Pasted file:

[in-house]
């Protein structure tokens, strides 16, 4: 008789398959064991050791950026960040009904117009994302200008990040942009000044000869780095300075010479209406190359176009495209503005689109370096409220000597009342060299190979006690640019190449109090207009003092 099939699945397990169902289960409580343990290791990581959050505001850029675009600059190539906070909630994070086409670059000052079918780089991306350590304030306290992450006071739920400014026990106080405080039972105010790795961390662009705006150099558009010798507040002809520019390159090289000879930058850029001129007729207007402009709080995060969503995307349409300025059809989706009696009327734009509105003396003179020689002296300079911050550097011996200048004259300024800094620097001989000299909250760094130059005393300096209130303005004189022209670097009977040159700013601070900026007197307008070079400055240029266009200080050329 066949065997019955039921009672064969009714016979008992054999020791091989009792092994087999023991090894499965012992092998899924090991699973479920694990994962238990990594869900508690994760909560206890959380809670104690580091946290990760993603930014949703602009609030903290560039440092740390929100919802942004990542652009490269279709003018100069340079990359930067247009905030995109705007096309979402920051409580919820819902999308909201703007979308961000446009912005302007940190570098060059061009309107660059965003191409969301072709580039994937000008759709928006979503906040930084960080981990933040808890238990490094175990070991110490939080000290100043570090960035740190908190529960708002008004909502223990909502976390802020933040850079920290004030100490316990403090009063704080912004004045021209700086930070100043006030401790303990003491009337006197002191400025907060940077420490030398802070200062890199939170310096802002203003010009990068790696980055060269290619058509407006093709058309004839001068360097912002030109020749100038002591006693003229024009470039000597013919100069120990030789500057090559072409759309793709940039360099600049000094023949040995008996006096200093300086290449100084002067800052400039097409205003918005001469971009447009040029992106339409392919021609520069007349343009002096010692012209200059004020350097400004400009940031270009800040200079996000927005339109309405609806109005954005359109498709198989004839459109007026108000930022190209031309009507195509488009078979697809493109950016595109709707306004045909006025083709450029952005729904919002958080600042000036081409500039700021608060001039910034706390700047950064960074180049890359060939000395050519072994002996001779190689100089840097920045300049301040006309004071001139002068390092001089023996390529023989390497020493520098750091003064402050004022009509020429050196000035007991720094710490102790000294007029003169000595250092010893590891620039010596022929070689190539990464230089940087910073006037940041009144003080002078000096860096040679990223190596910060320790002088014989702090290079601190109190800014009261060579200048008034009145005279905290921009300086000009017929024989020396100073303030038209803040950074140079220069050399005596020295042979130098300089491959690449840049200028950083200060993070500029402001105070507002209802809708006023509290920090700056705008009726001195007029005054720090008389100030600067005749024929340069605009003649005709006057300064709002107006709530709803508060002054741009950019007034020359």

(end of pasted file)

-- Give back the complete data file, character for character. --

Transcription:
[in-house]
């Protein structure tokens, strides 16, 4: 008789398959064991050791950026960040009904117009994302200008990040942009000044000869780095300075010479209406190359176009495209503005689109370096409220000597009342060299190979006690640019190449109090207009003092 099939699945397990169902289960409580343990290791990581959050505001850029675009600059190539906070909630994070086409670059000052079918780089991306350590304030306290992450006071739920400014026990106080405080039972105010790795961390662009705006150099558009010798507040002809520019390159090289000879930058850029001129007729207007402009709080995060969503995307349409300025059809989706009696009327734009509105003396003179020689002296300079911050550097011996200048004259300024800094620097001989000299909250760094130059005393300096209130303005004189022209670097009977040159700013601070900026007197307008070079400055240029266009200080050329 066949065997019955039921009672064969009714016979008992054999020791091989009792092994087999023991090894499965012992092998899924090991699973479920694990994962238990990594869900508690994760909560206890959380809670104690580091946290990760993603930014949703602009609030903290560039440092740390929100919802942004990542652009490269279709003018100069340079990359930067247009905030995109705007096309979402920051409580919820819902999308909201703007979308961000446009912005302007940190570098060059061009309107660059965003191409969301072709580039994937000008759709928006979503906040930084960080981990933040808890238990490094175990070991110490939080000290100043570090960035740190908190529960708002008004909502223990909502976390802020933040850079920290004030100490316990403090009063704080912004004045021209700086930070100043006030401790303990003491009337006197002191400025907060940077420490030398802070200062890199939170310096802002203003010009990068790696980055060269290619058509407006093709058309004839001068360097912002030109020749100038002591006693003229024009470039000597013919100069120990030789500057090559072409759309793709940039360099600049000094023949040995008996006096200093300086290449100084002067800052400039097409205003918005001469971009447009040029992106339409392919021609520069007349343009002096010692012209200059004020350097400004400009940031270009800040200079996000927005339109309405609806109005954005359109498709198989004839459109007026108000930022190209031309009507195509488009078979697809493109950016595109709707306004045909006025083709450029952005729904919002958080600042000036081409500039700021608060001039910034706390700047950064960074180049890359060939000395050519072994002996001779190689100089840097920045300049301040006309004071001139002068390092001089023996390529023989390497020493520098750091003064402050004022009509020429050196000035007991720094710490102790000294007029003169000595250092010893590891620039010596022929070689190539990464230089940087910073006037940041009144003080002078000096860096040679990223190596910060320790002088014989702090290079601190109190800014009261060579200048008034009145005279905290921009300086000009017929024989020396100073303030038209803040950074140079220069050399005596020295042979130098300089491959690449840049200028950083200060993070500029402001105070507002209802809708006023509290920090700056705008009726001195007029005054720090008389100030600067005749024929340069605009003649005709006057300064709002107006709530709803508060002054741009950019007034020359």